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    Social Psychology

Are Forensic Experts Biased by the Side That Retained Them?

Daniel C. Murrie1, Marcus T. Boccaccini2, Lucy A. Guarnera1,
and Katrina A. Rufino2
1Institute of Law, Psychiatry, and Public Policy, University of Virginia, and 2Department
of Psychology and Philosophy, Sam Houston State University
Psychological Science
XX(X) 1–
© The Author(s) 2013
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DOI: 10.1177/0956797613481812

How objective are forensic experts when they are retained by one of the opposing sides in an adversarial legal
proceeding? Despite long-standing concerns from within the legal system, little is known about whether experts can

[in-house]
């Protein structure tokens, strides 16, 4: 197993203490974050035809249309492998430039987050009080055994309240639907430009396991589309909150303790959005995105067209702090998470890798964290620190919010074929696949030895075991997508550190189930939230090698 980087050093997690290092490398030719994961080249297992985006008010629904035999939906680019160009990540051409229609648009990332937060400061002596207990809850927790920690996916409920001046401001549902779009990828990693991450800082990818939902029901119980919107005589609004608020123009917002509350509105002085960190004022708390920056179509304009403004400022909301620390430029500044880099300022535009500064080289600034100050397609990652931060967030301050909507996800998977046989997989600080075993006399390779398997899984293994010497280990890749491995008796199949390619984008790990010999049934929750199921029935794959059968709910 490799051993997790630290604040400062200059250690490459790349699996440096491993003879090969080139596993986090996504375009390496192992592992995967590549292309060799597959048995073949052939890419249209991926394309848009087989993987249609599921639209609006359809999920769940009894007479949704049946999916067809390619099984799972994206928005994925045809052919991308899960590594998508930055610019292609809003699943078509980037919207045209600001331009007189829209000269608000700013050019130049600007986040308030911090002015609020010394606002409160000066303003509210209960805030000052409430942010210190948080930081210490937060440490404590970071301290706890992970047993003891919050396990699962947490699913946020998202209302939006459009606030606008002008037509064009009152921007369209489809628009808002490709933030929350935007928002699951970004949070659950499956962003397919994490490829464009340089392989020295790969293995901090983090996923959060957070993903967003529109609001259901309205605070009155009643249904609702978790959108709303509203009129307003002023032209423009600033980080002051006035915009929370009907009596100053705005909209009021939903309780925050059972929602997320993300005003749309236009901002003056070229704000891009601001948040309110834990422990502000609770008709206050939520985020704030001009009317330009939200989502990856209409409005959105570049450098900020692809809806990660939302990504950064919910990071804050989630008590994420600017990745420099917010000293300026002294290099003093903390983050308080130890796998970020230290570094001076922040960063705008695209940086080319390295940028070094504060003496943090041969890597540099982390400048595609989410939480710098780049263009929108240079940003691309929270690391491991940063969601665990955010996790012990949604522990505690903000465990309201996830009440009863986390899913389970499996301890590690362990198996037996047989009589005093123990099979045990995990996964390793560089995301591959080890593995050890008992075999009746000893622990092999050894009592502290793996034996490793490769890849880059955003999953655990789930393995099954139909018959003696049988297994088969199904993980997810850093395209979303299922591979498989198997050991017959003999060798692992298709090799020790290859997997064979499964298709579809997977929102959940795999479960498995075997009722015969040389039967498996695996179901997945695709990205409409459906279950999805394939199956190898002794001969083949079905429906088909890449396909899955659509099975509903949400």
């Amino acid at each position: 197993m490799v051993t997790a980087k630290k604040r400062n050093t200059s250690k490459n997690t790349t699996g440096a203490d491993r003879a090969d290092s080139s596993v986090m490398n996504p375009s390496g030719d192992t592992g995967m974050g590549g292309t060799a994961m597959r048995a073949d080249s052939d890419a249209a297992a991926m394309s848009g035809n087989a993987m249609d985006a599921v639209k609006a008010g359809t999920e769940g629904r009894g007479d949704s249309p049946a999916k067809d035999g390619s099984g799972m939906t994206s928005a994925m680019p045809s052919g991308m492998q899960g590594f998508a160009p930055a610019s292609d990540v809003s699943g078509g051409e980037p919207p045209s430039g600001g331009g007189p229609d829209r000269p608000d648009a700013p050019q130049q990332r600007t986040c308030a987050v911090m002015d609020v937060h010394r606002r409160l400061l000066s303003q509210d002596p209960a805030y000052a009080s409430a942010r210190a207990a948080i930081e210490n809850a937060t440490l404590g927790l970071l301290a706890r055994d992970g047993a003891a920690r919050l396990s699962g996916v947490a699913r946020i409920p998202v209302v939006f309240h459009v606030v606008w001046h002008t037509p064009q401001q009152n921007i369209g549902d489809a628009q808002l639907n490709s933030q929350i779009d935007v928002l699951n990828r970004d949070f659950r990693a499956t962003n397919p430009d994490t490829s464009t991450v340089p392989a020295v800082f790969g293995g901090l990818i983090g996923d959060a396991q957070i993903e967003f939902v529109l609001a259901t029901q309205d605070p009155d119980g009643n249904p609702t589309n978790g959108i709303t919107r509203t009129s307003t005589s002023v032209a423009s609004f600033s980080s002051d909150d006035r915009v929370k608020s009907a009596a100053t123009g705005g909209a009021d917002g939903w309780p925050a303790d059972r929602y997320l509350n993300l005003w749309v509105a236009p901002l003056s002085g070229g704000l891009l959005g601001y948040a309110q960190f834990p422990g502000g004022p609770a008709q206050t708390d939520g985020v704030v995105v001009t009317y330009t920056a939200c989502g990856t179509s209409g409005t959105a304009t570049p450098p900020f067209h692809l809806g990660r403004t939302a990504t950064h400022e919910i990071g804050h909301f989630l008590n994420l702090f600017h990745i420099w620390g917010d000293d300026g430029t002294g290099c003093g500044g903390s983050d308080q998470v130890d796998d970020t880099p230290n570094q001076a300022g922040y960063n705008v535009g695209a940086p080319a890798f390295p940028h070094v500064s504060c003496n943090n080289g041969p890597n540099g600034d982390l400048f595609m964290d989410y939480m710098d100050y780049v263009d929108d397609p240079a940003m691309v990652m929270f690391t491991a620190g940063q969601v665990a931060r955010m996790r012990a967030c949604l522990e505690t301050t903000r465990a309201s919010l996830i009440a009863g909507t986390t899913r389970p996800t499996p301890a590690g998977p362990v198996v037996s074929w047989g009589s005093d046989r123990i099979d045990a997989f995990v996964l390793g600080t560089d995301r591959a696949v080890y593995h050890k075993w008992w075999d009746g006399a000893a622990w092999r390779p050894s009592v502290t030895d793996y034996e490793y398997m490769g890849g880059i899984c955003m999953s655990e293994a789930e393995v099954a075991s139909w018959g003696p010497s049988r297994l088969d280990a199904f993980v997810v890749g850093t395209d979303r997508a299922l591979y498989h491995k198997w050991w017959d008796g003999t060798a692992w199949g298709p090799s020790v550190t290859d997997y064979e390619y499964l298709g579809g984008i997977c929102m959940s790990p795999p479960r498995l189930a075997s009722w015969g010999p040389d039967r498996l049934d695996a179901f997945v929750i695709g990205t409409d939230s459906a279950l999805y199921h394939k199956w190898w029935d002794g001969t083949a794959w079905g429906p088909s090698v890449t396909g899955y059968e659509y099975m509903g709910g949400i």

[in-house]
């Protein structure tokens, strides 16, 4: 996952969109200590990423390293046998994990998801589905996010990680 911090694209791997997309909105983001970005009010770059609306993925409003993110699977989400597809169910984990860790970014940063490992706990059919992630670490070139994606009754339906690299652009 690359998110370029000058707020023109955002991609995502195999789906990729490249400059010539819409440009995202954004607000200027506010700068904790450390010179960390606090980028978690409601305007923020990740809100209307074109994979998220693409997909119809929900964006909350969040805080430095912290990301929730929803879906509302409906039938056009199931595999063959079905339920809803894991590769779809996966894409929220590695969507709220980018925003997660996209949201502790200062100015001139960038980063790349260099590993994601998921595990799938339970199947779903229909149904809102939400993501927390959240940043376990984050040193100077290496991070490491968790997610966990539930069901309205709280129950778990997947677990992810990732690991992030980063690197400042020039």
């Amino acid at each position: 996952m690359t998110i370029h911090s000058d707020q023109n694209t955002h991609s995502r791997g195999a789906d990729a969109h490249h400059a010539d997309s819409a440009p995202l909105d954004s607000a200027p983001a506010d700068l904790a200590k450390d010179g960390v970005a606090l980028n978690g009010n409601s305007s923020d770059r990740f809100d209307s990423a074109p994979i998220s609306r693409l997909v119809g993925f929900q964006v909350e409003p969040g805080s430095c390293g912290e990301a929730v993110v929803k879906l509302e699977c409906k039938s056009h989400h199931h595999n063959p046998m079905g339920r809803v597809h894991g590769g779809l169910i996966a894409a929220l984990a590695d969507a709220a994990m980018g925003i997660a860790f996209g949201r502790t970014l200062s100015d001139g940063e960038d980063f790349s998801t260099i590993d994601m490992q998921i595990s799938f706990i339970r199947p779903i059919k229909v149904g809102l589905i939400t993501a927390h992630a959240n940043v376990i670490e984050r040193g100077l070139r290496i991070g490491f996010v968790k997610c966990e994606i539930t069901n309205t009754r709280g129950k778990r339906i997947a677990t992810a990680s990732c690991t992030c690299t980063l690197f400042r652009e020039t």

provide opinions unbiased by the side that retained them. In this experiment, we paid 108 forensic psychologists
and psychiatrists to review the same offender case files, but deceived some to believe that they were consulting for
the defense and some to believe that they were consulting for the prosecution. Participants scored each offender on
two commonly used, well-researched risk-assessment instruments. Those who believed they were working for the
prosecution tended to assign higher risk scores to offenders, whereas those who believed they were working for the
defense tended to assign lower risk scores to the same offenders; the effect sizes (d) ranged up to 0.85. The results
provide strong evidence of an allegiance effect among some forensic experts in adversarial legal proceedings.


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